Thanks to Mike’s Butcher Shop for their support. Hosting a dinner party? Simply looking for something quick and easy? From fresh cuts to grill-ready kabobs, you’ll find everything you need at Mike’s.
There are more sit-down restaurants in West St. Paul than you think—and a majority of them are locally owned. Missed the first half of our sit-down restaurant round up? Go back and visit part 1.
Sit-Down Restaurant Reviews
Here’s the second half of our sit-down restaurant reviews:
1741 S Robert St / 5-8club.com/locations/west-st-paul
The 5-8 Club is a Minnesota chain with a long history. The first location opened in South Minneapolis in 1928 as a speakeasy called the 58th Street Club. The restaurant offers one of the original juicy lucy’s (there’s debate on where it originated, 5-8 or the nearby Matt’s Bar), and has been serving burgers, appetizers, and beers in West St. Paul since 2014.
For those new to Minnesota, a juicy lucy is a burger stuffed with molten cheese. It’s a must try for visitors and newcomers, and always fun to sample different restaurants’ take on the classic. The 5-8 serves six different kinds of juicy lucy’s—a classic stuffed with American, Amablu bleu, pepper jack or swiss cheese, as well as a PB&J, stuffed with peanut butter and American cheese and topped with strawberry jam. My favorite juicy lucy is the Saucy Sally. It’s stuffed with American cheese and topped with special sauce, onions, and shredded lettuce. It tastes like a fresh take on a big mac. Extremely messy, but busting with classic burger joint flavor.
Though I rarely stray from the Saucy Sally when at the 5-8 Club, there’s also a variety of spicy wings, sandwiches, and broasted chicken with jojos. We enjoyed a special chicken sandwich the night we went, which was well-seasoned with a crisp beer batter.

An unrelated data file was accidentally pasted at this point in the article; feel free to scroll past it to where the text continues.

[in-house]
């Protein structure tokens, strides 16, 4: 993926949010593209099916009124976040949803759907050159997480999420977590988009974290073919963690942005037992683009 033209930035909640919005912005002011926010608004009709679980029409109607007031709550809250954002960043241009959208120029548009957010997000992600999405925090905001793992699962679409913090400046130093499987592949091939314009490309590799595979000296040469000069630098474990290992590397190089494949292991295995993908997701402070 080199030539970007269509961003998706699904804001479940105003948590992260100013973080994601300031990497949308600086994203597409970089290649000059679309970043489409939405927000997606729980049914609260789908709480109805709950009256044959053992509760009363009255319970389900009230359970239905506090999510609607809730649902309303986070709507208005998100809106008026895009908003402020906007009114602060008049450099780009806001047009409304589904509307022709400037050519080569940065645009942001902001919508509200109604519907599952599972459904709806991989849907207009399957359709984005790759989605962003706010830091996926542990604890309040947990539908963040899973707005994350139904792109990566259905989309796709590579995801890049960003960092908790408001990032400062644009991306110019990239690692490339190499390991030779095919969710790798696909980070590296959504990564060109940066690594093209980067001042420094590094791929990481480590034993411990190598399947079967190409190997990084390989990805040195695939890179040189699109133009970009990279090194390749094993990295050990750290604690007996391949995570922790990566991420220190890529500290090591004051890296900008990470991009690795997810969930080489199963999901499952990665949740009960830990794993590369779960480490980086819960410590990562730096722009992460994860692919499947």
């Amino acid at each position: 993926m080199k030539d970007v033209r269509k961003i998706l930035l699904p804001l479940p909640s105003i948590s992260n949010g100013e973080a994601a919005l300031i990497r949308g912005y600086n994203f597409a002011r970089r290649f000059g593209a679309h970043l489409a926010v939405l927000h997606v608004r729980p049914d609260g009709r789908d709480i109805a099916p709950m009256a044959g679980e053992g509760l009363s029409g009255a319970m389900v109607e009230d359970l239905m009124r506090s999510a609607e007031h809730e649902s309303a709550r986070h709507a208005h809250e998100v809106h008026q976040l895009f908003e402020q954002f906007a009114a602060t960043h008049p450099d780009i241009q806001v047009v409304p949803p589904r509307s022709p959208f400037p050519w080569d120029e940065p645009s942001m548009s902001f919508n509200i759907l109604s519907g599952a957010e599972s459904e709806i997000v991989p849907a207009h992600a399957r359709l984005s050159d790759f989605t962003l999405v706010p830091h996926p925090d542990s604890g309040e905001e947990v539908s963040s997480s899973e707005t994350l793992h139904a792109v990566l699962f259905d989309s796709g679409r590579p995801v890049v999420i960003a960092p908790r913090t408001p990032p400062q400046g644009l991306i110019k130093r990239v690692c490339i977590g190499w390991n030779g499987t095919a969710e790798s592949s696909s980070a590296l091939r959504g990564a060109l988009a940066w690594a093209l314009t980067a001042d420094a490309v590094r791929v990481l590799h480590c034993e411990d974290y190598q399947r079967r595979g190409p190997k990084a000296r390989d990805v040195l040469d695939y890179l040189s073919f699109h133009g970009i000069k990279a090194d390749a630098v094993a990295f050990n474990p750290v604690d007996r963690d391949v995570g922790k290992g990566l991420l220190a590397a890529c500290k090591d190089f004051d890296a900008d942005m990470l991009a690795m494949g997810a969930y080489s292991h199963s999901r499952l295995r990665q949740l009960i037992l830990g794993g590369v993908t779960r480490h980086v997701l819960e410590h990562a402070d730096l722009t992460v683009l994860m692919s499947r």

55 Wentworth Ave E / carbones.com/locations/west-st-paul/
Carbone’s is another Minnesota chain that started in 1954 in St. Paul. The West St. Paul location on Robert and Wentworth opened in 1980, serving thin crust, square cut pizza loaded with toppings, along with other Italian dishes. The restaurant underwent an update in the 2010s, with a new bar and seating area, and also boasts a large shaded patio.
One would assume the thing to order at Carbone’s is pizza, and with heaps of cheese and a wide array of toppings (from the usual pepperoni and sausage to the slightly unexpected like shrimp and banana pepper rings), you can’t really go wrong. But one of my favorite items at Carbone’s is the pizza sandwich, which feels like a steal at only $5.50 (one topping is included, and additional toppings are $1.35 extra each). The sandwich is similar to a calzone, but lighter and not as doughy. It’s stuffed with a generous amount of toppings and oozing with cheese. There are also many appetizers, including soft and garlicky Italian cheese bread, sandwiches (hoagies and hot sandwiches like a meatball sub and spicy Italian sausage), and pastas smothered in rich, homemade Italian sauce.